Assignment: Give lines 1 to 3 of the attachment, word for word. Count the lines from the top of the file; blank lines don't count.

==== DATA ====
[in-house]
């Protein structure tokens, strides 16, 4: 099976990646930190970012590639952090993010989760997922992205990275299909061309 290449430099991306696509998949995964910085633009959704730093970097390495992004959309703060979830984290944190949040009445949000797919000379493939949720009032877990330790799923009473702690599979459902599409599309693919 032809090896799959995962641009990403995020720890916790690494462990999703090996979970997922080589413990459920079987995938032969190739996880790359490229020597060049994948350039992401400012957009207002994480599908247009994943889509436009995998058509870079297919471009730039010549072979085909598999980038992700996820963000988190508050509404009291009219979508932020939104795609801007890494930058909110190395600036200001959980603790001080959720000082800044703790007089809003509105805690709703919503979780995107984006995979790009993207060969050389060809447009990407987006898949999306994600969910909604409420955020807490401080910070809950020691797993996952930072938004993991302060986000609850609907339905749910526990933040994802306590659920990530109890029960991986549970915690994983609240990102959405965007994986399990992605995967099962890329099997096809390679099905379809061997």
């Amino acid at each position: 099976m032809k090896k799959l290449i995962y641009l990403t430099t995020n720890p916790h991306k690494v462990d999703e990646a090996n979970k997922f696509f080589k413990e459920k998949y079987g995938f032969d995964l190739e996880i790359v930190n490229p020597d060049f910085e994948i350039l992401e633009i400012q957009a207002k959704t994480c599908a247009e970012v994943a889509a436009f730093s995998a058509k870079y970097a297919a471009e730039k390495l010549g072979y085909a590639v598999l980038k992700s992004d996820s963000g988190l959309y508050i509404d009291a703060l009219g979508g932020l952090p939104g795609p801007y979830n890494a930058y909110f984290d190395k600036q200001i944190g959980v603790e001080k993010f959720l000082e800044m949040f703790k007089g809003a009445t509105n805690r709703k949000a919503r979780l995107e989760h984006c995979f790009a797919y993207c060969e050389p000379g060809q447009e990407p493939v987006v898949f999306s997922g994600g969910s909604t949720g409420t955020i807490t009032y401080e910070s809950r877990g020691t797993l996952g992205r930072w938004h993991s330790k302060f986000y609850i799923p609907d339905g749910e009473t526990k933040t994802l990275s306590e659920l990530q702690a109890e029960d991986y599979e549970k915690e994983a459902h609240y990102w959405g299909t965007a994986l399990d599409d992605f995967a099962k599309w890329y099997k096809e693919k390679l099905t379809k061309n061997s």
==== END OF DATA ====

[in-house]
């Protein structure tokens, strides 16, 4: 099976990646930190970012590639952090993010989760997922992205990275299909061309 290449430099991306696509998949995964910085633009959704730093970097390495992004959309703060979830984290944190949040009445949000797919000379493939949720009032877990330790799923009473702690599979459902599409599309693919 032809090896799959995962641009990403995020720890916790690494462990999703090996979970997922080589413990459920079987995938032969190739996880790359490229020597060049994948350039992401400012957009207002994480599908247009994943889509436009995998058509870079297919471009730039010549072979085909598999980038992700996820963000988190508050509404009291009219979508932020939104795609801007890494930058909110190395600036200001959980603790001080959720000082800044703790007089809003509105805690709703919503979780995107984006995979790009993207060969050389060809447009990407987006898949999306994600969910909604409420955020807490401080910070809950020691797993996952930072938004993991302060986000609850609907339905749910526990933040994802306590659920990530109890029960991986549970915690994983609240990102959405965007994986399990992605995967099962890329099997096809390679099905379809061997």
């Amino acid at each position: 099976m032809k090896k799959l290449i995962y641009l990403t430099t995020n720890p916790h991306k690494v462990d999703e990646a090996n979970k997922f696509f080589k413990e459920k998949y079987g995938f032969d995964l190739e996880i790359v930190n490229p020597d060049f910085e994948i350039l992401e633009i400012q957009a207002k959704t994480c599908a247009e970012v994943a889509a436009f730093s995998a058509k870079y970097a297919a471009e730039k390495l010549g072979y085909a590639v598999l980038k992700s992004d996820s963000g988190l959309y508050i509404d009291a703060l009219g979508g932020l952090p939104g795609p801007y979830n890494a930058y909110f984290d190395k600036q200001i944190g959980v603790e001080k993010f959720l000082e800044m949040f703790k007089g809003a009445t509105n805690r709703k949000a919503r979780l995107e989760h984006c995979f790009a797919y993207c060969e050389p000379g060809q447009e990407p493939v987006v898949f999306s997922g994600g969910s909604t949720g409420t955020i807490t009032y401080e910070s809950r877990g020691t797993l996952g992205r930072w938004h993991s330790k302060f986000y609850i799923p609907d339905g749910e009473t526990k933040t994802l990275s306590e659920l990530q702690a109890e029960d991986y599979e549970k915690e994983a459902h609240y990102w959405g299909t965007a994986l399990d599409d992605f995967a099962k599309w890329y099997k096809e693919k390679l099905t379809k061309n061997s």